Razzle dazzle them, and they’ll beg you for more

By Sehreen Qureshi

The Commonwealth Games in Delhi, India began earlier this month. On 3 October, Prince Charles and Indian President Pratibha Patil jointly declared the Games open at Jawaharlal Nehru stadium in front of a crowd of almost 60,000. The audience stood for India’s national anthem while drummers beat the countdown to the opening.

As soon as the countdown ended a pyrotechnics display signalled the launch of an enormous helium balloon which rose 80 feet above the ground and exhibited the names of each country as its athletes were led out. Before the entry of 6700 athletes participating from 71 countries into the enormous stadium, a welcoming performance by schoolchildren, dancers and singers brought the crowd to its feet.

It all began for India in 2003 at the Commonwealth Games Federation general assembly in Montego Bay, Jamaica, where, by a process of bidding, India was declared the next country to host the Commonwealth Games (CWGs). India won by a margin of 46 votes to 22 against Canada, marking Canada’s fifth attempt to host the Games.

Under the motto “New frontiers and friendships”, India promised each participating country that it would provide $100,000 along with air tickets, boarding, lodging and transport. Business Today Magazine estimates that the Games’ cost exceeded the organiser’s expectations, reaching almost $15.47bn. This makes the CWGs 2010 the most expensive Games ever. Earlier that year, India had shown that it had the resources and infrastructure necessary for a large sporting event when it hosted the Afro-Asian Games in Hyderabad.

The organisers of the CWGs this year signed a memorandum of understanding with the UN Environment Programme to show their intention to host “sustainable games”. The Thyagaraj stadium which was constructed for the Games was intended to be completely environmentally friendly.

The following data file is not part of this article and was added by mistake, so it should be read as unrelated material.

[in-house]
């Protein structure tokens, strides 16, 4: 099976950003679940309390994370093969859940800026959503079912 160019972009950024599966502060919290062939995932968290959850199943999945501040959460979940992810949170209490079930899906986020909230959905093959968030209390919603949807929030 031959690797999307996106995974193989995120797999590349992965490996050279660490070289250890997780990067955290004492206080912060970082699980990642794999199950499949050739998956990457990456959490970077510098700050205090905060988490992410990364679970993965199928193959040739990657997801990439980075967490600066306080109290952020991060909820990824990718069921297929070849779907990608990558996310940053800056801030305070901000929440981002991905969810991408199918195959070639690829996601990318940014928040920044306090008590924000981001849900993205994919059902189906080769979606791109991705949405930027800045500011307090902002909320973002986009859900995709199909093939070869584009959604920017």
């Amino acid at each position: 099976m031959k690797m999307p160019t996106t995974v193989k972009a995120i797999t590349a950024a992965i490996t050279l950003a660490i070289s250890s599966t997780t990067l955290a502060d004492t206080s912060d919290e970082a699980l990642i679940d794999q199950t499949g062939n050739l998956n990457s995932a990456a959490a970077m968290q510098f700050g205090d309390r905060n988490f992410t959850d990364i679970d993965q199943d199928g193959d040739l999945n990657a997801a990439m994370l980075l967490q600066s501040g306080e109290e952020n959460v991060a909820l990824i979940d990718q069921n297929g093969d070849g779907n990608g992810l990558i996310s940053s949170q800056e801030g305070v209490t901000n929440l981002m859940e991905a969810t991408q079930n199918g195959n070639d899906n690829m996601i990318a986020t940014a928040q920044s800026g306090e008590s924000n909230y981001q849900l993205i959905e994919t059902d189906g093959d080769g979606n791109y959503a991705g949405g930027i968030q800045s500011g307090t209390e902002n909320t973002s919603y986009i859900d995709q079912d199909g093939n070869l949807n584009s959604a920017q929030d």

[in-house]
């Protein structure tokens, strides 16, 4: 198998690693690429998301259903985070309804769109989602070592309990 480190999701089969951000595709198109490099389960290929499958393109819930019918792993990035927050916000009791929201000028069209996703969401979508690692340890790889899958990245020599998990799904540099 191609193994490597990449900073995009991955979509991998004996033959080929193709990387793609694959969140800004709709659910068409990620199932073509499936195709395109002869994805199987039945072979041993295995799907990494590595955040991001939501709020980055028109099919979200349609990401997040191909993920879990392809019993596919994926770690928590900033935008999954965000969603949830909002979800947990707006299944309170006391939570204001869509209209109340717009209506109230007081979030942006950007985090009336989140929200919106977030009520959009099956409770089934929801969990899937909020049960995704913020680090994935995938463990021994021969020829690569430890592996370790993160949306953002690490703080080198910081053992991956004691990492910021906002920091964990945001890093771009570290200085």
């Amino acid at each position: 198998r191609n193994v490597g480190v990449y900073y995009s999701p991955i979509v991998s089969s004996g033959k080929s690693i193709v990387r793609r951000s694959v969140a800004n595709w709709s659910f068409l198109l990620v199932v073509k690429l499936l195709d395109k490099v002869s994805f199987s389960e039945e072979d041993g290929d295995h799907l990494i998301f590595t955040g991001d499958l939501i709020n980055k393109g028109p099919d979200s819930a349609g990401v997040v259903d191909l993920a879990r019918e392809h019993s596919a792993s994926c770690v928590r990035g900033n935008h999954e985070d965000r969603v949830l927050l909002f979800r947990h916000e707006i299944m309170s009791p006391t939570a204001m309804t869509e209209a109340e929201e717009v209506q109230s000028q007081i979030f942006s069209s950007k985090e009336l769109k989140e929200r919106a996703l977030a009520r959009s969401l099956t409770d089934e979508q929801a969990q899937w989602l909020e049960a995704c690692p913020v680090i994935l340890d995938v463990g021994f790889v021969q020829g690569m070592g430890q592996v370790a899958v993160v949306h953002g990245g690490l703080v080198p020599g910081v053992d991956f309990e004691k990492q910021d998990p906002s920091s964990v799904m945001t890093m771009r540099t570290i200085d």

Despite this intention, a number of environmental controversies arose. City residents protested against the felling of heritage trees in the Siri Fort area for a road-widening project. Protestors went as far as to file a public interest petition to the Supreme Court of India.

The Court appointed Charles Correa, an architect, to assess the situation and he severely criticised the designs on ecological grounds. Nevertheless, the Supreme Court allowed construction to continue on the grounds that “much time had been lost and the damage caused to the environment could not be undone”.

The CWGs village, located on the flood plains of Yamuna, has also been the subject of some controversy. In the run up to the Games, there were concerns over living conditions for the athletes staying in the village. A day before the opening, an official on the Indian lawn bowling team was taken from the village to hospital diagnosed with dengue fever, the first case of this mosquito-borne disease at the Games. There were renewed fears over the spread of the illness, which already struck at least 3500 people in Delhi this year.

At one point in the run-up it seemed unclear whether the country’s first ever CWG event would go ahead, as both national and international media heavily criticised everything related to the Games. There were reports of corruption scandals amongst members of the organising committee, as well as the reports on the “filthy and unliveable conditions” of the athletes’ village. Regardless, a dazzling opening ceremony kicked off the CWGs in Delhi, watched live by an audience of three billion people around the world.